We were paying attention to how our dogs were doing and decided that if either one of them would look such that she would need rest, we’d be ready to stop running. Dogs had no problem so we ended up running 2 hours and 40 minutes. We had no specific route, so we simply calculated the route (and took additional 1 kilometer extra trip in the end to ensure it was at least 21 kilometers total).

Being good at math helps
This brings me to the next point. While we were calculating where we need to go (we ended up going one “loop” once, and then two “loops” twice and then one more additional small trip to get 21 km filled). It started to feel that in order to run half a marathon it’s useful to be a good at math…

Well, in game programming it certainly helps. I’m glad that I took time to study math and physics in high school: it certainly has helped me to understand certain principles in programming.

There will be hard times ahead
Running the trip was actually somewhat doable, and my legs were doing fine. When I said out loud (and jinxed myself) to my wife how my legs were, then I suddenly felt a really nasty “pain spike” in both of my legs. It wasn’t muscle tension or stuff like that, it felt like somebody was poking me with a really nasty needle or something.

Luckily the pain stopped almost immediately and I could finish the run (although now as I’m writing this blog post the same “pain spike” is somewhat here. It’s getting better, but yesterday I almost couldn’t walk. Tomorrow or maybe day after that I think I’m back to normal.)

This reminded me that in game production, there will be obstacles… but the good news are that those things can be overcome.

Begin with the end in the mind
One thing that kept me going was the fact that me and my wife had talked about running a half-marathon earlier. We had spoke about it and we had thought how cool it could be to run that trip. When 12 kilometers was passed, I kept thinking how cool it would be to think back and say “I did it”. Same after 15 kilometers. And 18 kilometers. I didn’t let this vision blind me… and I repeated the strict rule that if our dogs look like they cannot keep up the pace (they had no problem at all), we’d immediately stop the run. It’s no point trying to achieve something if someone’s health is at stake. Luckily the dogs had no problem and we both could well keep running. It wasn’t until the very end when we stopped, my legs immediately “locked” and I could felt my legs wouldn’t simply go no further.

Anyway, till the very end I thought how sweet it would be to achieve this trip. And… the best part is that it felt much better than I had thought.

(Except of course for my legs…)

Mini-game #2: So, We Made This Multiplayer Mini Game (“Brainless Zombie Shooting” Download Awaits)

Brainless Zombie Shooting minigame: downloadinfo page.

Okay, bit over a week ago I said that I’d be taking each week a bit of time and mess around with prototypes. I wanted to check out what could it mean to get multiplayer system in Dead Wake (which is getting closer and closer to the actual release by the way) so I thought I might as well do a brief prototype around it.

This time I got help from an artist who spent couple of hours for testing the art (thanks Perttu) and spend around 6 hours in programming and coding and testing and communicating. I must say that “2 hour prototype’s” development time can easily be get longer when there’s (1) more than one guy doing stuff (we needed to communicate stuff with the artist) and (2) due multiplayer stuff.

Anyway, here’s a very brief youtube video (thanks Robert for playtesting) about the mini game:


I know the screen is pretty dark… hopefully not too dark though

It’s probably filled with bugs (and the client probably has quite a bit of problems), but overall it’s still works decently, so I’m happy about this. I’d say that at this point I won’t be trying to do more work to get multiplayer mode for Dead Wake before I get the other features out but now I got my weekly (last week’s) prototype out – and also got info about what it could mean to do multiplayer mode in BlitzMax.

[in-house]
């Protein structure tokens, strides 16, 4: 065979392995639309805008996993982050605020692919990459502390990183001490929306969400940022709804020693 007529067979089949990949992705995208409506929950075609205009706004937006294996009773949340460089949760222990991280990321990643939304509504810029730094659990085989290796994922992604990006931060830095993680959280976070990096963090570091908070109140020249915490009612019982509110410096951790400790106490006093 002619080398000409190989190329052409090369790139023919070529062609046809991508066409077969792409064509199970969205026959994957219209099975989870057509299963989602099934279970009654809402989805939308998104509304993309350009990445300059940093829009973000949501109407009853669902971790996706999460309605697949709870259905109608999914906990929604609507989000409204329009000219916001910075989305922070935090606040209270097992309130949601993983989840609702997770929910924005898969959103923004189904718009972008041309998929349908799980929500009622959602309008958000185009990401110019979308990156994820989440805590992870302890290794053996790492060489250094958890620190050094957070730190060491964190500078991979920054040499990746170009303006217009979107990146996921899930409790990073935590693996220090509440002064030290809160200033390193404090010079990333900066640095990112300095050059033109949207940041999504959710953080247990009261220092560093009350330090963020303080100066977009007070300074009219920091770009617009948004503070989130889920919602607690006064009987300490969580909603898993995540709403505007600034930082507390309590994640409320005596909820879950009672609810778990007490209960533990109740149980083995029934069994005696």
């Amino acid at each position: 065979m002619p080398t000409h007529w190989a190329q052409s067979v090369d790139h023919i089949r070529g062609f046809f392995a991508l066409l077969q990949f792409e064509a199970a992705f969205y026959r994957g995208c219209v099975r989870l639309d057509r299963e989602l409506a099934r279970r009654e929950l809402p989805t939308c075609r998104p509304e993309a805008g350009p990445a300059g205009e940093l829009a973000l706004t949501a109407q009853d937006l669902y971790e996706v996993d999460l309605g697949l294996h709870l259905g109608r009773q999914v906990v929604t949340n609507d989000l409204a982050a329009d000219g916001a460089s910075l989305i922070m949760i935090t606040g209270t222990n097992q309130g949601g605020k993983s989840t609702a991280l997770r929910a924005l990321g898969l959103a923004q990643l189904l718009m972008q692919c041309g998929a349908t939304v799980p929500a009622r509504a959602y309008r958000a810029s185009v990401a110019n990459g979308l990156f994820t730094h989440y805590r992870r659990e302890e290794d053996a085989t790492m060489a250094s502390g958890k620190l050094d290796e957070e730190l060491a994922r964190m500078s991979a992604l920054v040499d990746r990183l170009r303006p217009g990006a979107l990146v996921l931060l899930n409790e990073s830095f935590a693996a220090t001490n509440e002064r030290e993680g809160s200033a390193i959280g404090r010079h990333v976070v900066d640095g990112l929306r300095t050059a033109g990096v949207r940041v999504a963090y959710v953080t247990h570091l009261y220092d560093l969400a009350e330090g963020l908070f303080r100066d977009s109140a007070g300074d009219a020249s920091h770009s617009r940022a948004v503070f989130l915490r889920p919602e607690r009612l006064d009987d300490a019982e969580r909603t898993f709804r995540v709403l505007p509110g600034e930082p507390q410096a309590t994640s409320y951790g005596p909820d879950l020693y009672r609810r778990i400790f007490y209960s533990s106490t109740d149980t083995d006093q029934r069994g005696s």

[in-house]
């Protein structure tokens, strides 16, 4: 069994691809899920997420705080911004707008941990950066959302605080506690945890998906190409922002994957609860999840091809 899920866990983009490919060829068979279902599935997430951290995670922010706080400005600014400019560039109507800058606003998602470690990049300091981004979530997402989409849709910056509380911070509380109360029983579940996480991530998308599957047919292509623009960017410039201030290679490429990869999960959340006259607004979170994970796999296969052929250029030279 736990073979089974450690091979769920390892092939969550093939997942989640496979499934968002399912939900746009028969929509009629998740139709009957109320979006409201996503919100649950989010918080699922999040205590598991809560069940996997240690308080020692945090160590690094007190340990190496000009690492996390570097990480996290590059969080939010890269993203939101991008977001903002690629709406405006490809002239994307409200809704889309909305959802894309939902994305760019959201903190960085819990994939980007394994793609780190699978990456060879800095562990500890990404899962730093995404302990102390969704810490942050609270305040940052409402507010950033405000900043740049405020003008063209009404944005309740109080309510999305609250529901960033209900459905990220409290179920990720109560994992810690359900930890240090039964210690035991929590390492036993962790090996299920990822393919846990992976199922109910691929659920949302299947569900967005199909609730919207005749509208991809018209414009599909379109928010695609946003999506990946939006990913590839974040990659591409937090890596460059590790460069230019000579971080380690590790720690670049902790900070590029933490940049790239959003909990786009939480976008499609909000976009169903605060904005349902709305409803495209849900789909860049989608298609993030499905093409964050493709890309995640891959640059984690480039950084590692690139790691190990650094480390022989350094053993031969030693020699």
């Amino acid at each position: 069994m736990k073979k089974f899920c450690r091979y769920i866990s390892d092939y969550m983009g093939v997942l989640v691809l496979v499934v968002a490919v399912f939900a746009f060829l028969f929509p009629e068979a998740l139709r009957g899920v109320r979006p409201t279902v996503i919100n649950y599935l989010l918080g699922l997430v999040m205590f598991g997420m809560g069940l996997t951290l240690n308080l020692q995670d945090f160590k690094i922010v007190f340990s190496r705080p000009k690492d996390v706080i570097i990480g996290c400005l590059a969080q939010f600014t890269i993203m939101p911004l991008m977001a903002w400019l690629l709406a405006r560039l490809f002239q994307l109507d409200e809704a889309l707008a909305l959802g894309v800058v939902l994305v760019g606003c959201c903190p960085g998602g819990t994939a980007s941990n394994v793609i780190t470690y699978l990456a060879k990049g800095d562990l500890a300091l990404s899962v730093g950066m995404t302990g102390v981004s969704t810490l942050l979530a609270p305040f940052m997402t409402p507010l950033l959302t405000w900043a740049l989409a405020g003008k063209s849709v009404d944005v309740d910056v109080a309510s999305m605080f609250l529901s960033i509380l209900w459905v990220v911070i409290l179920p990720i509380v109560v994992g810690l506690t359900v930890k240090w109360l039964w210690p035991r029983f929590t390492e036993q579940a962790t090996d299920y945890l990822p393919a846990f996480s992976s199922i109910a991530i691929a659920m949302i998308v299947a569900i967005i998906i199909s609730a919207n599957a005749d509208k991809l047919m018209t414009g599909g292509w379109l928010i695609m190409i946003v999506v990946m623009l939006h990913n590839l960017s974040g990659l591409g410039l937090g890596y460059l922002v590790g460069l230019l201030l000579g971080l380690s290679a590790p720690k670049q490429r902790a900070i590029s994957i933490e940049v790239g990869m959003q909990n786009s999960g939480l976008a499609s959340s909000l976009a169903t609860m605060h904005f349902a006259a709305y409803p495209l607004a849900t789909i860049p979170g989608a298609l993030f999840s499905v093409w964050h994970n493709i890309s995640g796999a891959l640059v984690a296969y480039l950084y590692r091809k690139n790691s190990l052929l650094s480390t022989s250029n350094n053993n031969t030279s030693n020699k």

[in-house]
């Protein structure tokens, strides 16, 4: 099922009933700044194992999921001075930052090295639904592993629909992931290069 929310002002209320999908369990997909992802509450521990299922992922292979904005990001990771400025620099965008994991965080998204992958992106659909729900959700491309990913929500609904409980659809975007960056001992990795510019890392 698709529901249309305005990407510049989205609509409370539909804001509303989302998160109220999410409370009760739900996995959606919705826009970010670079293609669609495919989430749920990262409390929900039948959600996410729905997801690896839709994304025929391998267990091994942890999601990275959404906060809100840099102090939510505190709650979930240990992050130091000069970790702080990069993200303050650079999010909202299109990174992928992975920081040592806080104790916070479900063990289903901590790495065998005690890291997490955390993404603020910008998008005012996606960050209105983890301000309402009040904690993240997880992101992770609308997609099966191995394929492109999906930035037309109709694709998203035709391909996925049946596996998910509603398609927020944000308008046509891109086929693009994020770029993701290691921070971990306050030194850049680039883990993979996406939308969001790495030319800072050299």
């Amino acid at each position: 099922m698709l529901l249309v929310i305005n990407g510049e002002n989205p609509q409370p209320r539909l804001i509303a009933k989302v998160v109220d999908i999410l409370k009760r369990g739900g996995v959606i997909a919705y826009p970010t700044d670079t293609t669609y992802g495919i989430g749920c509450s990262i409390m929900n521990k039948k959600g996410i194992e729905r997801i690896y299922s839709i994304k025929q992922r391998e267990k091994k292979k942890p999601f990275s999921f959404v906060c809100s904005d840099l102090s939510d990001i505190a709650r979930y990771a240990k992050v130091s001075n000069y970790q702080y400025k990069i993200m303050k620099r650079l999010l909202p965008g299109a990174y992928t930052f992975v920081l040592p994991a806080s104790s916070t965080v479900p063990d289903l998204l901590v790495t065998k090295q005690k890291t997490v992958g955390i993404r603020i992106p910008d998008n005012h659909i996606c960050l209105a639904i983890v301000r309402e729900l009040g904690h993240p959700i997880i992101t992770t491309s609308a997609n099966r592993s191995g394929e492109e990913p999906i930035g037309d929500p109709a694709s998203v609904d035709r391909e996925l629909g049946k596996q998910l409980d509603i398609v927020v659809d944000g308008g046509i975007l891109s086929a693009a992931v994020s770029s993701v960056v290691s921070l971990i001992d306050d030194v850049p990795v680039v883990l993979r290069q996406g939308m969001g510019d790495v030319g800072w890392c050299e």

It’s pretty cool to take breaks and see what sort of stuff you can get done with very limited time.

Moushit

I was messing around putting mouseX, mouseY and mouseHit info in parameters. Since these words were reserved by the programming tool, I thought to just drop one letter from each. mousX and mousY were fine for alternatives for variable names since I couldn’t use mouseX and mouseY. After that, I accidentally wrote moushit (instead of mousHit), which kind of sounds something else than “mouse” and “hit” together.

This reminded me that It’s pretty easy to get yourself into trouble when coming up with names.

In variable naming it might not be too big of a deal, but too bad if this occurs when naming children, or when launching new companies or software or simply when coming up with a game name. Well, I suppose (mou)shit just happens.

You don’t by any chance know any mou-shitty company names?

The Easiest (Kind Of) Way to Prioritize Big Things

If you had only 6 months left to live (and after 6 months from now you’d die), what would you do? How would that knowledge affect to you?

Would you continue working on games? Or at your current work? Would you do all the nice little projects you might have going on? Would you check email so often? Would you spend time browsing the internet so much? Would you spend more time with family, kids, spouse, relatives, friends? Would you travel? What would you do?

I’m not suggesting anybody to decide now to quit their work and run screaming around the city now. Since you probably have more than 6 months time, it’s perhaps better to think stuff in a long run. But with that being said, would you be doing the stuff you now do if you had only 6 months time lef?

If you wouldn’t continue doing the stuff you currently do – then do you think you should consider some sort of prioritizing?

How Small Stupid Mistakes Can Ruin The Whole Project

Did you watch yesterday’s Finland-USA ice hockey match? We lost 2-3 to USA. Finland was clearly controlling the game and was better team… to the moment when our guys decided to start taking stupid penalties (one ugly boarding which should have been at least 5 minute penalty, got just 2 minute from that, other penalty was because of tripping USA’s goalie (whadda heck?) and then one guy just punched some USA’s player in the face – for absolutely no reason). Maybe they got frustrated because USA’s goalie played excellent match.

Anyway, it took just few stupid mistakes, and in 4 minutes (in which time USA’s score went from 0 to 3) the whole project was ruin. (Of course you can look this from USA’s perspective as well – in just 4 minutes you can take your game to the next level…)

I kind of hope that this wouldn’t apply to game production…